Hypoxia (‘anoxia’) has been classified into four types:
This designation covers all conditions leading to a reduction in arterial O2 (Figure 16.2). A better term would be ‘hypoxaemic hypoxia’. This is the common form of hypoxia seen in diving. Causes of hypoxaemia, with examples related to diving, are discussed in the following paragraphs.
INADEQUATE OXYGEN SUPPLY
This condition results from a decrease in O2 pressure in the inspired gas, which may in turn be caused by an incorrect gas mixture or equipment failure. CO2 retention is not a feature of this type of hypoxaemia.
This condition occurs when the amount of gas flowing in and out of functioning alveoli per unit time is reduced. It may result from increased density of gases with depth or decreased compliance with the drowning syndromes, among other causes. The extreme example is breath-holding diving. There is associated CO2 retention.
VENTILATION-PERFUSION INEQUALITY AND SHUNT
Perfusion of blood past alveoli that are not being ventilated causes non-oxygenated blood to move into the systemic circulation. This blood is referred to as a ‘right-to-left shunt’ because blood is shunted from the right side of the heart through the lungs but without picking up O2 or releasing CO2. The degree of arterial desaturation depends on the proportion of the cardiac output that is shunted (the shunt fraction). Lesser degrees of mismatching of perfusion and ventilation may be seen in near drowning, salt water aspiration syndrome, pulmonary O2 toxicity and pneumothorax. Inequality of ventilation and perfusion may also occur in pulmonary DCS sickness and pulmonary barotrauma, as well as in deep divers using helium, in whom it is a consequence of lung cooling.
The arterial CO2 response is variable with ventilation-perfusion disorders, with high levels in severe cases, but mild hypocapnia (low partial pressure of CO2 [PCO2]) is more usual if ventilation in the perfused lung is increased by hypoxic drive.
This defect results from slowed diffusion of O2 through a thickened alveolar-capillary barrier. This may occur after near drowning and as a result of pulmonary O2 toxicity. CO2 retention is not characteristic of this type of hypoxaemia because CO2 diffuses through the barrier much more rapidly than O2.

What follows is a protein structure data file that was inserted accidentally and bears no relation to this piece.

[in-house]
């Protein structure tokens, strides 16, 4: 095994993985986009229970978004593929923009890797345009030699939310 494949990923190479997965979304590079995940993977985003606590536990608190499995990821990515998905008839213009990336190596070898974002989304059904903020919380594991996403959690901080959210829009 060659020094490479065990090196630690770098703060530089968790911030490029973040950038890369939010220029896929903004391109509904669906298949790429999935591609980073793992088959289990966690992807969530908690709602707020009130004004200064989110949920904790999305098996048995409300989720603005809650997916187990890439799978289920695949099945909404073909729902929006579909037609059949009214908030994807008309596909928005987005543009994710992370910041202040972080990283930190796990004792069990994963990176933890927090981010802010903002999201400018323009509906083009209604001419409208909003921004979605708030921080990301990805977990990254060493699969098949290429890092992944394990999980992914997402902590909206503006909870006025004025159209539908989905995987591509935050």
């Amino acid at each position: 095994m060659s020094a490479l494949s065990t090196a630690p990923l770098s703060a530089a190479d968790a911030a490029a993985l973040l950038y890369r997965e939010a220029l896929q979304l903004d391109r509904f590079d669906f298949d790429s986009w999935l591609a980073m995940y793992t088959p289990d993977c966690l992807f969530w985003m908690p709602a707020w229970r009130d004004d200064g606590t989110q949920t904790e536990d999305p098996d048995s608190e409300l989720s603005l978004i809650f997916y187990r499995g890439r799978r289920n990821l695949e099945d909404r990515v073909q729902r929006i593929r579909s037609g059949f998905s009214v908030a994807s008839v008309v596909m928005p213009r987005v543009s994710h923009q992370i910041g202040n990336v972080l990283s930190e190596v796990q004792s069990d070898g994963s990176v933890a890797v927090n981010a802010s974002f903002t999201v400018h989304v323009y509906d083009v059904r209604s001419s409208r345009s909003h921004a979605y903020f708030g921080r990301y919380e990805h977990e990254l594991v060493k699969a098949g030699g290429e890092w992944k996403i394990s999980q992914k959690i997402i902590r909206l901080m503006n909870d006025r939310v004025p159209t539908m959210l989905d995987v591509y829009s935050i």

There is obviously great overlap among the different mechanisms by which the various conditions produce hypoxaemia.
Stagnant (ischaemic) hypoxia
Reduced tissue blood perfusion leads to hypoxia as a result of the continued metabolism of O2 in the presence of a reduced supply, and it may be either regional or general. The extreme form is circulatory arrest. Syncope of ascent is a transitory manifestation resulting from inadequate cardiac output (see Chapters 6 and 47).
Reduced cardiac output may also be present in serious DCS when local ischaemia results from gas bubbles obstructing venous return. In addition, reduced cardiac output may be caused by gas emboli arising in both DCS and pulmonary barotrauma.
Many marine venoms induce stagnant hypoxia, and localized ischaemia is the cause of many of the symptoms and signs of these envenomations.
This designation refers to any condition characterized by a reduction in haemoglobin concentration in the blood or alterations in the O2-carrying capacity of haemoglobin. One cause is traumatic haemorrhage, with restoration of the blood volume with fluids.
Carbon monoxide poisoning (see Chapter 19), in which the formation of carboxyhaemoglobin reduces the O2-carrying capacity of the blood, is most often a consequence of contamination of compressed air.
The capacity of haemoglobin to carry O2 is also reduced in the presence of alkalaemia, e.g. low PaCO2, and hypothermia.
This term refers to the situation in which adequate O2 is delivered to the tissues, but there is a failure of utilization within the cell. Carbon monoxide poisons the enzyme cytochrome oxidase, which is a vital link in the use of O2 to provide energy for normal cell function. Histotoxic hypoxia has also been postulated as a mechanism for inert gas narcosis (see Chapter 15) and O2 toxicity (see Chapter 17).